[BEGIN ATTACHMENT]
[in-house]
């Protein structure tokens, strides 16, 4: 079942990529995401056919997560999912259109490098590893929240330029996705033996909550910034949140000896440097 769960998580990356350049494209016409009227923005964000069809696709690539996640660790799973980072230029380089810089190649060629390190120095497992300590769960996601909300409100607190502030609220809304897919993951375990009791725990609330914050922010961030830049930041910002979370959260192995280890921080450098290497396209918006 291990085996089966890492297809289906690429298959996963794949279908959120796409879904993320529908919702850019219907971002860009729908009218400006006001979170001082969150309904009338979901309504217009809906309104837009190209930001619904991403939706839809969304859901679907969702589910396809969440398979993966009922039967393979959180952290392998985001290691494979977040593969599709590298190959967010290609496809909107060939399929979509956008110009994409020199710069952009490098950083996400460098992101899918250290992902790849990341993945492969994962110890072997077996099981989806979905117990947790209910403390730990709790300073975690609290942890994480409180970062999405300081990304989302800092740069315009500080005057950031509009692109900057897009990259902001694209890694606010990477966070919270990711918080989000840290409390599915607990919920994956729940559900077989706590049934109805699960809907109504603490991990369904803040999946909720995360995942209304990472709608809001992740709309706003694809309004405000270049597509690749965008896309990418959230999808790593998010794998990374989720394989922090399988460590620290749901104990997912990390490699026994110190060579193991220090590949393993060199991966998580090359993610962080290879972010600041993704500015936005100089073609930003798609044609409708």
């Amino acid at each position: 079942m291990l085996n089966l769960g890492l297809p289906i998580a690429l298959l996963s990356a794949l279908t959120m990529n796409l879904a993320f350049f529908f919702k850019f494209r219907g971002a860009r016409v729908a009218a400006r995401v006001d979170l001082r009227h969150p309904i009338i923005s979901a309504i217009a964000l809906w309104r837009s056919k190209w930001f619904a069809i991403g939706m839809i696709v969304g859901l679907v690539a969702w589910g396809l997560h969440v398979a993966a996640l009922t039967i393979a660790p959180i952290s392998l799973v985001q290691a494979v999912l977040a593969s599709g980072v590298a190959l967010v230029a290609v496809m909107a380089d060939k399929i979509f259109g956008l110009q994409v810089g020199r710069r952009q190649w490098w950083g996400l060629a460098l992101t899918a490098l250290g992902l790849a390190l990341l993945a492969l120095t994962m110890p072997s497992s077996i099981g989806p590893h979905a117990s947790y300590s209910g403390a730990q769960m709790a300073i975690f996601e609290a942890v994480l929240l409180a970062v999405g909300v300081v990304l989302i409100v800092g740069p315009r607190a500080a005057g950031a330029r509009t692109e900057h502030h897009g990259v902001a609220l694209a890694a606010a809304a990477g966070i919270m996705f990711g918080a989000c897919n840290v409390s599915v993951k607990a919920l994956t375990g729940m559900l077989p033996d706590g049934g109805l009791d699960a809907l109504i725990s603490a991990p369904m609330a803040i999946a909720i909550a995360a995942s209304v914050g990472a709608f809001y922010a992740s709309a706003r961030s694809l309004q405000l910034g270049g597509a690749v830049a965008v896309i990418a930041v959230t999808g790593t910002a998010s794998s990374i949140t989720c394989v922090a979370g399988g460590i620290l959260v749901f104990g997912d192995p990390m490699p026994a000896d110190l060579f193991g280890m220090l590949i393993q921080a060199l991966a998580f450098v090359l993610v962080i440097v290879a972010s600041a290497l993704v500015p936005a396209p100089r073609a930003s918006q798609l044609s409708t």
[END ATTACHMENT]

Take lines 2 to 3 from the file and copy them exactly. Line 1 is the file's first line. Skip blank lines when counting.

């Protein structure tokens, strides 16, 4: 079942990529995401056919997560999912259109490098590893929240330029996705033996909550910034949140000896440097 769960998580990356350049494209016409009227923005964000069809696709690539996640660790799973980072230029380089810089190649060629390190120095497992300590769960996601909300409100607190502030609220809304897919993951375990009791725990609330914050922010961030830049930041910002979370959260192995280890921080450098290497396209918006 291990085996089966890492297809289906690429298959996963794949279908959120796409879904993320529908919702850019219907971002860009729908009218400006006001979170001082969150309904009338979901309504217009809906309104837009190209930001619904991403939706839809969304859901679907969702589910396809969440398979993966009922039967393979959180952290392998985001290691494979977040593969599709590298190959967010290609496809909107060939399929979509956008110009994409020199710069952009490098950083996400460098992101899918250290992902790849990341993945492969994962110890072997077996099981989806979905117990947790209910403390730990709790300073975690609290942890994480409180970062999405300081990304989302800092740069315009500080005057950031509009692109900057897009990259902001694209890694606010990477966070919270990711918080989000840290409390599915607990919920994956729940559900077989706590049934109805699960809907109504603490991990369904803040999946909720995360995942209304990472709608809001992740709309706003694809309004405000270049597509690749965008896309990418959230999808790593998010794998990374989720394989922090399988460590620290749901104990997912990390490699026994110190060579193991220090590949393993060199991966998580090359993610962080290879972010600041993704500015936005100089073609930003798609044609409708």
């Amino acid at each position: 079942m291990l085996n089966l769960g890492l297809p289906i998580a690429l298959l996963s990356a794949l279908t959120m990529n796409l879904a993320f350049f529908f919702k850019f494209r219907g971002a860009r016409v729908a009218a400006r995401v006001d979170l001082r009227h969150p309904i009338i923005s979901a309504i217009a964000l809906w309104r837009s056919k190209w930001f619904a069809i991403g939706m839809i696709v969304g859901l679907v690539a969702w589910g396809l997560h969440v398979a993966a996640l009922t039967i393979a660790p959180i952290s392998l799973v985001q290691a494979v999912l977040a593969s599709g980072v590298a190959l967010v230029a290609v496809m909107a380089d060939k399929i979509f259109g956008l110009q994409v810089g020199r710069r952009q190649w490098w950083g996400l060629a460098l992101t899918a490098l250290g992902l790849a390190l990341l993945a492969l120095t994962m110890p072997s497992s077996i099981g989806p590893h979905a117990s947790y300590s209910g403390a730990q769960m709790a300073i975690f996601e609290a942890v994480l929240l409180a970062v999405g909300v300081v990304l989302i409100v800092g740069p315009r607190a500080a005057g950031a330029r509009t692109e900057h502030h897009g990259v902001a609220l694209a890694a606010a809304a990477g966070i919270m996705f990711g918080a989000c897919n840290v409390s599915v993951k607990a919920l994956t375990g729940m559900l077989p033996d706590g049934g109805l009791d699960a809907l109504i725990s603490a991990p369904m609330a803040i999946a909720i909550a995360a995942s209304v914050g990472a709608f809001y922010a992740s709309a706003r961030s694809l309004q405000l910034g270049g597509a690749v830049a965008v896309i990418a930041v959230t999808g790593t910002a998010s794998s990374i949140t989720c394989v922090a979370g399988g460590i620290l959260v749901f104990g997912d192995p990390m490699p026994a000896d110190l060579f193991g280890m220090l590949i393993q921080a060199l991966a998580f450098v090359l993610v962080i440097v290879a972010s600041a290497l993704v500015p936005a396209p100089r073609a930003s918006q798609l044609s409708t």